As the death toll from Ebola nears the 5,000 mark, authorities in affected countries are striving to contain the virus. But a new study claims that in Montserrado, Liberia – an area badly hit by Ebola – the control measures put in place may not be enough to do so.

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The researchers estimate there will be up to 170,996 total reported and unreported Ebola cases and 90,122 deaths in Montserrado by December 15th, 2014, if current control measures are not scaled up.

The research team, including senior author Alison Galvani, professor of epidemiology at Yale School of Public Health in New Haven, CT, publish their findings in The Lancet Infectious Diseases.

According to the most recent figures from the World Health Organization (WHO), more than half of recorded Ebola deaths so far have occurred in Liberia. Over the past week, Monrovia – the capital city of Liberia and a part of Montserrado – has seen the highest Ebola transmission rate, alongside the capital of Sierra Leone, Freetown.

Last month, it was announced that the US would be overseeing the construction of 17 new Ebola treatment centers in Montserrado with the aim of treating and isolating 1,700 patients. As of October 15th, however, a report from WHO revealed that of 28 treatment centers planned to be constructed in Liberia overall, only six are fully operational.

In order to address the lack of available beds in treatment centers, the Liberian Ministry of Health and Social Welfare began distributing home-based kits to protect individuals against Ebola. In addition, the ministry sent out instructions on how infected individuals can isolate the virus within their home.

Furthermore, measures have been put in place to increase detection of potential Ebola-infected patients, by tracking individuals that have come into contact with infected patients, for example.

For their study, Prof. Galvani and colleagues used a mathematical model to estimate the number of Ebola cases and deaths that could have been avoided in Montserrado had these strategies been implemented earlier, as well as the number of cases that these strategies could avoid in the future.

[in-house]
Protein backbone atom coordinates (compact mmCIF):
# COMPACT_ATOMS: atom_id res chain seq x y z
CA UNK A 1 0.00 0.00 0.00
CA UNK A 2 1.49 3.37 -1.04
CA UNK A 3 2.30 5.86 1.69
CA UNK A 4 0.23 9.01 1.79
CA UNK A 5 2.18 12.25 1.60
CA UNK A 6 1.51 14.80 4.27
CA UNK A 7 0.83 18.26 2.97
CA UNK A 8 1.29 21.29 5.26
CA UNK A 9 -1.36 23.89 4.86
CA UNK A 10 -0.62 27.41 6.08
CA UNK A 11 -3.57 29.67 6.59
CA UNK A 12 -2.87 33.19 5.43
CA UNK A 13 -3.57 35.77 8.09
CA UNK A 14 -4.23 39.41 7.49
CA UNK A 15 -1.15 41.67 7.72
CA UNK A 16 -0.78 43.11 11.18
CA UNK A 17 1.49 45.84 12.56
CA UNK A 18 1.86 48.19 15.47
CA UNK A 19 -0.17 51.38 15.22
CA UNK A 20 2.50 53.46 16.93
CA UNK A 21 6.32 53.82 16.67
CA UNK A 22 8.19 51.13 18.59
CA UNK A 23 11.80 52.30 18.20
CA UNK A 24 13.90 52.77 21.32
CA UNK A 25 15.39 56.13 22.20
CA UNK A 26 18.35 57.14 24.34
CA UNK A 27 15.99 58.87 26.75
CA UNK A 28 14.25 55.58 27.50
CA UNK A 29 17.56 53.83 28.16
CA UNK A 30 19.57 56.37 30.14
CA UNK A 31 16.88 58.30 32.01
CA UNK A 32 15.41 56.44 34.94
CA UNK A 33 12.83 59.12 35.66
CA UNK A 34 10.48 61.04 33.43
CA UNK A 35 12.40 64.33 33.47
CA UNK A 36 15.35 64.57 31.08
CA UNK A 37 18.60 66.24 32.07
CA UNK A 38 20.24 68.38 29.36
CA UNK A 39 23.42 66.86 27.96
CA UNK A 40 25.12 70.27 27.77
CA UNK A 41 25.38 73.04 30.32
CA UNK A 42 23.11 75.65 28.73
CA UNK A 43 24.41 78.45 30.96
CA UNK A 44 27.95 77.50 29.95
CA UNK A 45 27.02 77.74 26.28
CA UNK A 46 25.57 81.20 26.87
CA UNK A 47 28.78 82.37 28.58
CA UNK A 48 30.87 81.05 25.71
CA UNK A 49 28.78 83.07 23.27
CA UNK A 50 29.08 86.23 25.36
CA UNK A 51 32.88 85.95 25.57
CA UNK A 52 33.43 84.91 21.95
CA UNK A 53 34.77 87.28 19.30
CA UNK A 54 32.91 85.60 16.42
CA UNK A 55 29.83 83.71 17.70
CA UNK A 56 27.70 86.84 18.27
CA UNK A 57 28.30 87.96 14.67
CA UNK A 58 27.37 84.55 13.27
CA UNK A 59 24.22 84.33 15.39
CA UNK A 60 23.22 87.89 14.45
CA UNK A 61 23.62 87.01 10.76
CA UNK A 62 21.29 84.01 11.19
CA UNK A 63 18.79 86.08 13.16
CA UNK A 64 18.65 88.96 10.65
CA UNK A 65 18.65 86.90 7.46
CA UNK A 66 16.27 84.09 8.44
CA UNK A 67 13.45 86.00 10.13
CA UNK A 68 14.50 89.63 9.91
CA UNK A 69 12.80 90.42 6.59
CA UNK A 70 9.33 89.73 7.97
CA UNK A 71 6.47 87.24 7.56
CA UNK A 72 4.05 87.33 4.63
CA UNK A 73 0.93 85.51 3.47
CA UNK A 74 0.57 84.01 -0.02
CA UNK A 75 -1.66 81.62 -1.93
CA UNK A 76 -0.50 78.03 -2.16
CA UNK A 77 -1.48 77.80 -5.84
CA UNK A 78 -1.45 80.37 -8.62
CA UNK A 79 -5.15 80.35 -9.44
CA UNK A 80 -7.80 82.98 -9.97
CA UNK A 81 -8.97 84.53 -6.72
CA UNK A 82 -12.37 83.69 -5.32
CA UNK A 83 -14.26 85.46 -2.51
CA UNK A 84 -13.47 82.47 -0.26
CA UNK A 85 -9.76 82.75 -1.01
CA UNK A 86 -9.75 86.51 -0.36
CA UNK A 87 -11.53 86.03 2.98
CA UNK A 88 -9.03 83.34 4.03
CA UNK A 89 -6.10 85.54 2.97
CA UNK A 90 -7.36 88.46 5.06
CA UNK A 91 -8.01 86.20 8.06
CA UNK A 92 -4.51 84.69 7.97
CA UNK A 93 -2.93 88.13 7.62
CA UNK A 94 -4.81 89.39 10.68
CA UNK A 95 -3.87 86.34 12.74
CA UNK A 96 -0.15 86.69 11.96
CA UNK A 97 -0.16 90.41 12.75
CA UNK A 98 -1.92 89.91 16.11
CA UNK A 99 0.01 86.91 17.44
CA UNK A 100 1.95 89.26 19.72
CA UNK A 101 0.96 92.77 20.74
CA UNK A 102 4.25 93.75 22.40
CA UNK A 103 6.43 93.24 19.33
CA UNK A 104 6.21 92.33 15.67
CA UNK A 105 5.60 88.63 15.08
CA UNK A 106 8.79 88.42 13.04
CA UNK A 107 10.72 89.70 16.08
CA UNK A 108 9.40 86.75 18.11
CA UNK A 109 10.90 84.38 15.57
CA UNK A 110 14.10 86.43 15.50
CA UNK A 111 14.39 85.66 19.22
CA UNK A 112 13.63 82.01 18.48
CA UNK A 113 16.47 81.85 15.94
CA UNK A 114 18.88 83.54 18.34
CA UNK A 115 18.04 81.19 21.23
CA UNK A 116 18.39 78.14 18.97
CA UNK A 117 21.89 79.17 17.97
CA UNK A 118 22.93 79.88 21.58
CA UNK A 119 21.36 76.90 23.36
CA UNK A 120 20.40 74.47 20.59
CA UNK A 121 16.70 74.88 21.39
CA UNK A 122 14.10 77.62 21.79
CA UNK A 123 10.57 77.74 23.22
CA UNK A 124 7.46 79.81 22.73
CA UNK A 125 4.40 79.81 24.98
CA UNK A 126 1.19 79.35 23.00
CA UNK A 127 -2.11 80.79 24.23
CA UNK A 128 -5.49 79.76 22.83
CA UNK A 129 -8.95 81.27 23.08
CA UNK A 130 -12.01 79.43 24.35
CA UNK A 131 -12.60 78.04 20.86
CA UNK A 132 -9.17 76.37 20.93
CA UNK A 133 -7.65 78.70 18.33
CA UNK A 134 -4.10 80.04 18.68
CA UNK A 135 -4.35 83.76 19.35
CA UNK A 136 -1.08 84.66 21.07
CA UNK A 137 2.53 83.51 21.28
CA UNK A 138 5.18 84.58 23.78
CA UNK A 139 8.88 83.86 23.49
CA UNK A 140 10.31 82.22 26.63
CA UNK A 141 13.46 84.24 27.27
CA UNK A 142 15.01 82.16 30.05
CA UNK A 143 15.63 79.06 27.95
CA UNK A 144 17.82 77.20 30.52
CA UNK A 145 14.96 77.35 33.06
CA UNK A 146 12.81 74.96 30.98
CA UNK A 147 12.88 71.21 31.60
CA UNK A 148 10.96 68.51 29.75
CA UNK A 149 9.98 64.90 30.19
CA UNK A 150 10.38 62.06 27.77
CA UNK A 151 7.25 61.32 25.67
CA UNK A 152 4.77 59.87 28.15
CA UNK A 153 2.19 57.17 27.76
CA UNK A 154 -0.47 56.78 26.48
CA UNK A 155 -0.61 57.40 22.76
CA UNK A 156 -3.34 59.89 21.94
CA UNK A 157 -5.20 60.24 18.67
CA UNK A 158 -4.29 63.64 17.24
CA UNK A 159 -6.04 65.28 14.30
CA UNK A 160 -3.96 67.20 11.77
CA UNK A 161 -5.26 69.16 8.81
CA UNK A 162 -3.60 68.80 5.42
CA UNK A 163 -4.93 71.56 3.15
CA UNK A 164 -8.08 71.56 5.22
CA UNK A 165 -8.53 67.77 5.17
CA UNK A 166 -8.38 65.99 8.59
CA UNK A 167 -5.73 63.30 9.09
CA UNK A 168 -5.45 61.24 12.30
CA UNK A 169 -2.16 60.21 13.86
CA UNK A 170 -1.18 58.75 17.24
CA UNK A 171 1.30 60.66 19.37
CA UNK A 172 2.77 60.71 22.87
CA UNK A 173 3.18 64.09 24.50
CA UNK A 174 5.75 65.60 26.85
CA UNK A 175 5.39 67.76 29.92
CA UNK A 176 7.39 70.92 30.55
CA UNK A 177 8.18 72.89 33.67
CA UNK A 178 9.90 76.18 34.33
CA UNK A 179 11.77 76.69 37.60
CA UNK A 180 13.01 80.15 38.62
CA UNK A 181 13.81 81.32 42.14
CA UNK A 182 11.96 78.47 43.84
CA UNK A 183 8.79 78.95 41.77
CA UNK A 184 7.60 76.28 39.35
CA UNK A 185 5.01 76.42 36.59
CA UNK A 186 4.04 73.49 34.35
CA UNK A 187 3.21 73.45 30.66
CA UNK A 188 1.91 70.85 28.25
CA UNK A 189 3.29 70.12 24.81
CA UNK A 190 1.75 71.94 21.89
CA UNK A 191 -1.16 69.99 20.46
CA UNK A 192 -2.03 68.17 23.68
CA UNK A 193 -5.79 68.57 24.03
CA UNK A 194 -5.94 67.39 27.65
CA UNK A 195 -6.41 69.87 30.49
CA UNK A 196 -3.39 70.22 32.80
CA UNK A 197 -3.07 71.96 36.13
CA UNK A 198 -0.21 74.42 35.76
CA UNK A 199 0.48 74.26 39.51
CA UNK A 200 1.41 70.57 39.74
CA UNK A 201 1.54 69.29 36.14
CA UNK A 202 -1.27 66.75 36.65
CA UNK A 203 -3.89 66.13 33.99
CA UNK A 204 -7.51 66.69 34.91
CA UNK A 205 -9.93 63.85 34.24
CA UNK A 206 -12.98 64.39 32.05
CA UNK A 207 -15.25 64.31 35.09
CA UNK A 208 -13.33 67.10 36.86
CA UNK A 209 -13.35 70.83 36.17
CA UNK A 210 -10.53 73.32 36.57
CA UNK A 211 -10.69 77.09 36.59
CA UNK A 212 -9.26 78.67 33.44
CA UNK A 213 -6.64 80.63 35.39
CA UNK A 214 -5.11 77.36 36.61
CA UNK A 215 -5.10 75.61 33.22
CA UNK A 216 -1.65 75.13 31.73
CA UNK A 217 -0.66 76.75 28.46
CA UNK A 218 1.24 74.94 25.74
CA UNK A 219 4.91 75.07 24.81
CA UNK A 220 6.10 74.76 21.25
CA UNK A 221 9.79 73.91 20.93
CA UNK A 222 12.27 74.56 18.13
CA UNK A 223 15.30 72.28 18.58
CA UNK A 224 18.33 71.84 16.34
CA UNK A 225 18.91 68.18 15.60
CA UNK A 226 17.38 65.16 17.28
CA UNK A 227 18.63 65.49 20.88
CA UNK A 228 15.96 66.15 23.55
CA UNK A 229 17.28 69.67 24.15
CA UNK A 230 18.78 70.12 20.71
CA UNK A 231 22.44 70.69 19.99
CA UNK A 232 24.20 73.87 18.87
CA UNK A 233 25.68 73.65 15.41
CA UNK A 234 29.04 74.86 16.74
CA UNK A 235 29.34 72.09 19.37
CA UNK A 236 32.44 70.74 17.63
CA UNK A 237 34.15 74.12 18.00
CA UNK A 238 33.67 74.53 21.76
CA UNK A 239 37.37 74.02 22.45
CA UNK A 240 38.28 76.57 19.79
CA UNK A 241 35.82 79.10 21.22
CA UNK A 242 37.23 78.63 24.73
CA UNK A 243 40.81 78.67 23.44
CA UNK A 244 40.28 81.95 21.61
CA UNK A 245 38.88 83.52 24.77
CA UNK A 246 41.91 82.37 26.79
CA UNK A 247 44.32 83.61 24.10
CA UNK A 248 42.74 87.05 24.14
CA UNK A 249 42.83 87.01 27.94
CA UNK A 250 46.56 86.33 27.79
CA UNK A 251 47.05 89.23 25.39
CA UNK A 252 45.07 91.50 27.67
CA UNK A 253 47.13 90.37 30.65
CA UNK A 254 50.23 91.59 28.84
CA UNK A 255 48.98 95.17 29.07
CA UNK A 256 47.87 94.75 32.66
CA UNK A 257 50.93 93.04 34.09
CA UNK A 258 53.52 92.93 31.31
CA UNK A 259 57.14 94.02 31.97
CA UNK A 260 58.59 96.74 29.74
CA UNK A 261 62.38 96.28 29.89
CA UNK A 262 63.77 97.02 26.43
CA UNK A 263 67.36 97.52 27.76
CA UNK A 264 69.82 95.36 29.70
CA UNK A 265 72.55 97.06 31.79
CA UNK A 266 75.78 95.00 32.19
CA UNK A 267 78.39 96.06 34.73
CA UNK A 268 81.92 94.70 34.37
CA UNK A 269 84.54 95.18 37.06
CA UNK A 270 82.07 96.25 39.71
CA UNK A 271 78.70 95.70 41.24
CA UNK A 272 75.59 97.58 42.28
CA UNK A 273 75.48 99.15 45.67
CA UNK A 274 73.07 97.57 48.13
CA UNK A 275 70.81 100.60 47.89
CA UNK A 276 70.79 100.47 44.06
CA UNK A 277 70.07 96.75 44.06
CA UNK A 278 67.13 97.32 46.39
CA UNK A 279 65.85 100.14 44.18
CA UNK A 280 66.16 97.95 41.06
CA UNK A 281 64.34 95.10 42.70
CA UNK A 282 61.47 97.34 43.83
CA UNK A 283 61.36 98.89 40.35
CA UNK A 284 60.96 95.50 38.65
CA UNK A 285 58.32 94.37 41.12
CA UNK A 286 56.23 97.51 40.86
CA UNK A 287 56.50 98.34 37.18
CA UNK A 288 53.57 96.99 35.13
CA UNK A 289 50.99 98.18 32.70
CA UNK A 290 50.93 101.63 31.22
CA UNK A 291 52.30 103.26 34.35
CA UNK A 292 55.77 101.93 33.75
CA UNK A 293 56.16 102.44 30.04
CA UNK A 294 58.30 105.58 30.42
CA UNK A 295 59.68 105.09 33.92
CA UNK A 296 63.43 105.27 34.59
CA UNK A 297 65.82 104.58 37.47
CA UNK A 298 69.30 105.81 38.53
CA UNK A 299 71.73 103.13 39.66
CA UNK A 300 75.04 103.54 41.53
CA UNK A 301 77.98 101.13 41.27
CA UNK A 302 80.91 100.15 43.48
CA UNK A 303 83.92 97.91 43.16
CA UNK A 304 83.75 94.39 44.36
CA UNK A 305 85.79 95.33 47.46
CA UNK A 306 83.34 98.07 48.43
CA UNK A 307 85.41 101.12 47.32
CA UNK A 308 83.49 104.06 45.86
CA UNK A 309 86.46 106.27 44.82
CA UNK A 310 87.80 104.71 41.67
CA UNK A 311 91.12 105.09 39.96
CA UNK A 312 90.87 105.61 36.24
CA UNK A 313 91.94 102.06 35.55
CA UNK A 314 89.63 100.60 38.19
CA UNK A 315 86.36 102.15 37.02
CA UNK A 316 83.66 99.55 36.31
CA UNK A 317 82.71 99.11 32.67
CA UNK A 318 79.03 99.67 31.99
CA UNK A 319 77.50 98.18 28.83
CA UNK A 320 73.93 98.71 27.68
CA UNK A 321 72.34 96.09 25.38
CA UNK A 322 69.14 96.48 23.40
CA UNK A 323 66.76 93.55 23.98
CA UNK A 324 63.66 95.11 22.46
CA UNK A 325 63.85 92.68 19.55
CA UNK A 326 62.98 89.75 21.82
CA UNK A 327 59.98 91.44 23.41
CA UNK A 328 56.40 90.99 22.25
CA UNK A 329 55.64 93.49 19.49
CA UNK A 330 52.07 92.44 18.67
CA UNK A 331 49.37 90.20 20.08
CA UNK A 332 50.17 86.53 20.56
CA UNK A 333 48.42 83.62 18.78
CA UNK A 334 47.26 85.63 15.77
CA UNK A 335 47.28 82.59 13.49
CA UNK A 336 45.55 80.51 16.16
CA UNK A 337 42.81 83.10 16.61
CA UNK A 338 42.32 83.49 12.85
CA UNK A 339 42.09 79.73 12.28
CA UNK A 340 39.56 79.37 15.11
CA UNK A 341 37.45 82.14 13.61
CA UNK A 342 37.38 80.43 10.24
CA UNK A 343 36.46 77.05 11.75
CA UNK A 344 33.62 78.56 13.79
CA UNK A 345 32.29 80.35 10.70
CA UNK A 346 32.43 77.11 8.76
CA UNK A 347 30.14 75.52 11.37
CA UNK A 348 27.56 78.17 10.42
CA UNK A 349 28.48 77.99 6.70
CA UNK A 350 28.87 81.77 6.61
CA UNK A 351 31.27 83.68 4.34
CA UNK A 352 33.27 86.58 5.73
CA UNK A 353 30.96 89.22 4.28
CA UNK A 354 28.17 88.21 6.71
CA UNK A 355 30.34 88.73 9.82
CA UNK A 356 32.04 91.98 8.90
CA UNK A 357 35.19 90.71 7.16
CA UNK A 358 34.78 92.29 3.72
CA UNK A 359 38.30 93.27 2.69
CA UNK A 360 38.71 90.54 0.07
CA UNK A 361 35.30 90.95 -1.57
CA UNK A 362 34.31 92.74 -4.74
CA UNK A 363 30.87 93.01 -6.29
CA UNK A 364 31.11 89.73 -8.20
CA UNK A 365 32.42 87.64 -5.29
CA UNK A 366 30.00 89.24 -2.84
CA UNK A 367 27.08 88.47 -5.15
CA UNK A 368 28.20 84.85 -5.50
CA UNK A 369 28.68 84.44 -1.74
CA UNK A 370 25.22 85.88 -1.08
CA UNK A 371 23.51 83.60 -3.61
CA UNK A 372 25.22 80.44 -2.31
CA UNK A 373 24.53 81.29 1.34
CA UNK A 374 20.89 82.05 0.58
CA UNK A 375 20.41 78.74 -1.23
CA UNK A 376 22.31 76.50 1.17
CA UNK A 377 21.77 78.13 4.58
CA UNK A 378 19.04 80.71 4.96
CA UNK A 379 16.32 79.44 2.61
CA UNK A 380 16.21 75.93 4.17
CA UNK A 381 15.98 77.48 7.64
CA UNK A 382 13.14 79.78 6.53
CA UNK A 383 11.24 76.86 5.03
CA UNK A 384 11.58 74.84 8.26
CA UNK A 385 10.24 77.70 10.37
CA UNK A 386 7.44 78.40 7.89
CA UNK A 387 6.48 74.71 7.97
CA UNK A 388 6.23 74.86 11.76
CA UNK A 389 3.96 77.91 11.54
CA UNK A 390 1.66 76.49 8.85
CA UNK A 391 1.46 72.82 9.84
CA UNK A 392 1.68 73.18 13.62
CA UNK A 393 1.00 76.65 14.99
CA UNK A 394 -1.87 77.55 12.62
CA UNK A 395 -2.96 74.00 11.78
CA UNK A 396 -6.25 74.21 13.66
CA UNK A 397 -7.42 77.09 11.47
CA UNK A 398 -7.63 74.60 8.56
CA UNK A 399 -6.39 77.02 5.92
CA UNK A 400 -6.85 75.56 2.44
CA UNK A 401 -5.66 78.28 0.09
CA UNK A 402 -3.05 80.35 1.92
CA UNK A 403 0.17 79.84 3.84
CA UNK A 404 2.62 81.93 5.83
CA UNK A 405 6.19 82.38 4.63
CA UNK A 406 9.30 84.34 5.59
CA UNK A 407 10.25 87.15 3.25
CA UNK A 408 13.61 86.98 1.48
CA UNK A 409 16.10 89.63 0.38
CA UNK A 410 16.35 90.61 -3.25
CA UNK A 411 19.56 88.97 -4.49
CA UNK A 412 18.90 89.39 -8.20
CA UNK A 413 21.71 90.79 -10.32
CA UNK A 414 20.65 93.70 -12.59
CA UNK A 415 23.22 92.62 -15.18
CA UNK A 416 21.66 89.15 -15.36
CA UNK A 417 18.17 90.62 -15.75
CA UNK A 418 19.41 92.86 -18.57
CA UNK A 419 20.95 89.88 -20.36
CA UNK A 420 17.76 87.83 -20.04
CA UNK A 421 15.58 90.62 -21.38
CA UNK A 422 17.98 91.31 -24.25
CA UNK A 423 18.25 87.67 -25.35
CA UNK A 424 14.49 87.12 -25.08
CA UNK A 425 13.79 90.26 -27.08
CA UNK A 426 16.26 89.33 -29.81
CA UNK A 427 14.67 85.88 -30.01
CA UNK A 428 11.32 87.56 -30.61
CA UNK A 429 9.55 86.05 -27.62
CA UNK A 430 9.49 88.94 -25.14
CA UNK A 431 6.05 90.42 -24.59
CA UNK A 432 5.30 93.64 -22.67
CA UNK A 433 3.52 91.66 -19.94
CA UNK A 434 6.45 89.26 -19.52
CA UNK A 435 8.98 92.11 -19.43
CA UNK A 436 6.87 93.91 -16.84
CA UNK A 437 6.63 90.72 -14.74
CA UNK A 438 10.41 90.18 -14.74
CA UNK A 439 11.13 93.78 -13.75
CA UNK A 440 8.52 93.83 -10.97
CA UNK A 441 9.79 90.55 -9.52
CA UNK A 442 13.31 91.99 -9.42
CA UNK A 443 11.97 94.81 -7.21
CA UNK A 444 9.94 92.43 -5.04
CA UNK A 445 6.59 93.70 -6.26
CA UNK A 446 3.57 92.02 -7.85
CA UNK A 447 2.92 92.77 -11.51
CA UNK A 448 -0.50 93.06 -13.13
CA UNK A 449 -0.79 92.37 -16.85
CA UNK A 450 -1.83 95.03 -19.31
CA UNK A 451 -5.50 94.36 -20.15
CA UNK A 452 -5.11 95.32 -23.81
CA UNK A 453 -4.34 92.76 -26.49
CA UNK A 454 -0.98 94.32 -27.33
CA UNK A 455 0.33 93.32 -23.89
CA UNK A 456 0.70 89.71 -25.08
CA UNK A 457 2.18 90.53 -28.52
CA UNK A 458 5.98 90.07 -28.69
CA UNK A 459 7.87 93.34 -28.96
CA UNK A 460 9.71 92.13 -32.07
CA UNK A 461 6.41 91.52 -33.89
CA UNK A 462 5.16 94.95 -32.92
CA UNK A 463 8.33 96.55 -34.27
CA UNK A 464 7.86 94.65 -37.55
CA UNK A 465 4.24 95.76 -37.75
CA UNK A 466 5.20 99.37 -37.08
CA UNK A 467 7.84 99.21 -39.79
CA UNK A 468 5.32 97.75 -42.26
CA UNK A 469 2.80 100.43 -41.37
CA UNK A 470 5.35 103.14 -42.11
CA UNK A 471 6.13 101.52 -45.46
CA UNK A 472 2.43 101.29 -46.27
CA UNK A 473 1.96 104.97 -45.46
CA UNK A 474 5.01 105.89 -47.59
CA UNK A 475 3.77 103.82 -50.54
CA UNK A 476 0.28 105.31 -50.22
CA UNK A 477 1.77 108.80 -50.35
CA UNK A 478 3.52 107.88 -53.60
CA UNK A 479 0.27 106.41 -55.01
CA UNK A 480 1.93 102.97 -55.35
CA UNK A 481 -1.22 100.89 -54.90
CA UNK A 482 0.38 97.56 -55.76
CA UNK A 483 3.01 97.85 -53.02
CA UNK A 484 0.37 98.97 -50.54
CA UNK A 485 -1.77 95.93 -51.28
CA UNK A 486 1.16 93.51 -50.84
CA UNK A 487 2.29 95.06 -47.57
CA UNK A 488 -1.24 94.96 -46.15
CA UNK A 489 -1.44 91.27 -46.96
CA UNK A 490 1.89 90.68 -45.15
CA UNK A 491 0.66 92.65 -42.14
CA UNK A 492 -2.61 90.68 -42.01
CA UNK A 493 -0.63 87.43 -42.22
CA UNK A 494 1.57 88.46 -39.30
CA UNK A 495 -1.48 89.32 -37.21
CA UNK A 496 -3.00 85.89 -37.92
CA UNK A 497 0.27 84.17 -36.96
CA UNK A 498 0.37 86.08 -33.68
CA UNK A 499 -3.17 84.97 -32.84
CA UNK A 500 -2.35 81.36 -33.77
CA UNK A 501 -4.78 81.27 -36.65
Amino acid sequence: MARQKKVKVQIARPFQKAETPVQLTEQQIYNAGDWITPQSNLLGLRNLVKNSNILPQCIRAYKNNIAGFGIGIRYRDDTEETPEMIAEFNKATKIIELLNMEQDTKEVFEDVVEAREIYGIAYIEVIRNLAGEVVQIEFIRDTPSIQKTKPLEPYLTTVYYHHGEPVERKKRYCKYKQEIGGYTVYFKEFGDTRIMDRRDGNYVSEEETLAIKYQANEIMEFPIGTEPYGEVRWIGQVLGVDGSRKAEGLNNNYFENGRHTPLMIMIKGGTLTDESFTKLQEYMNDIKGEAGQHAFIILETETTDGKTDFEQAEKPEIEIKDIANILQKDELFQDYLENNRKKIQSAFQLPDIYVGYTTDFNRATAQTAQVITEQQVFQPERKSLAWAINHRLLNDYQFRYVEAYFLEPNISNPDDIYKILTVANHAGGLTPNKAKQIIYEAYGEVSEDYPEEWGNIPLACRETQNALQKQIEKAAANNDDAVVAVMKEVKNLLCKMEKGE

Their calculations were based on the estimate that one Ebola-infected patient in Montserrado would infect 2.49 other people.

The team estimates that had all of the aforementioned strategies been put in place 2 weeks earlier – at the beginning of October – up to 137,432 reported and unreported Ebola cases could have been prevented.

What is more concerning, however, is that the researchers estimated that with current control efforts, there will be up to 170,996 total reported and unreported Ebola cases and 90,122 deaths in Montserrado by December 15th, 2014. Of these, the team says 42,669 cases and 27,175 deaths will have been reported by then.

By expanding these strategies from October 31st – to include 4,800 extra hospital beds, increasing the speed of Ebola detection five-fold and increasing allocation of home-based protective kits – the researchers estimate that up to 97,940 Ebola cases could be prevented by December 15th.

They point out that delaying the expansion of these strategies by just 2 weeks – until November 15th – would almost halve the number of potentially avoidable cases to 53,957.

Commenting on their findings, Prof. Galvani says:

Our predictions highlight the rapidly closing window of opportunity for controlling the outbreak, and averting a catastrophic toll of new Ebola cases and deaths in the coming months.

While the window of opportunity for timely control of the Ebola outbreak has passed, the risk of catastrophic devastation both in West Africa and beyond has only just begun. While vaccines to prevent Ebola remain unavailable, our study urges a rapid and immediate scaling-up of all currently available non-pharmaceutical intervention strategies to minimize the occurrence of new cases and deaths.”

In an editorial linked to the study, Prof. David Fisman and Ashleigh Tuite, of the Dalla Lana School of Public Health at the University of Toronto, Canada, say that the main message of these findings is that international authorities should waste no time in up-scaling strategies to contain Ebola.

“Researchers have asserted that the epidemic is proceeding in virus time, with a response on bureaucrat time,” they add. “From a global perspective, controlling the Ebola epidemic in West Africa is not only a humanitarian duty but also a matter of crude self-interest. The report […] shows that intervention will only be meaningful if it is timely, and so far it has not been.”

Medical News Today recently published a feature looking at whether the Centers for Disease Control and Prevention (CDC) are doing enough to prevent an Ebola outbreak in the US, after 3 cases of the virus were confirmed in the country.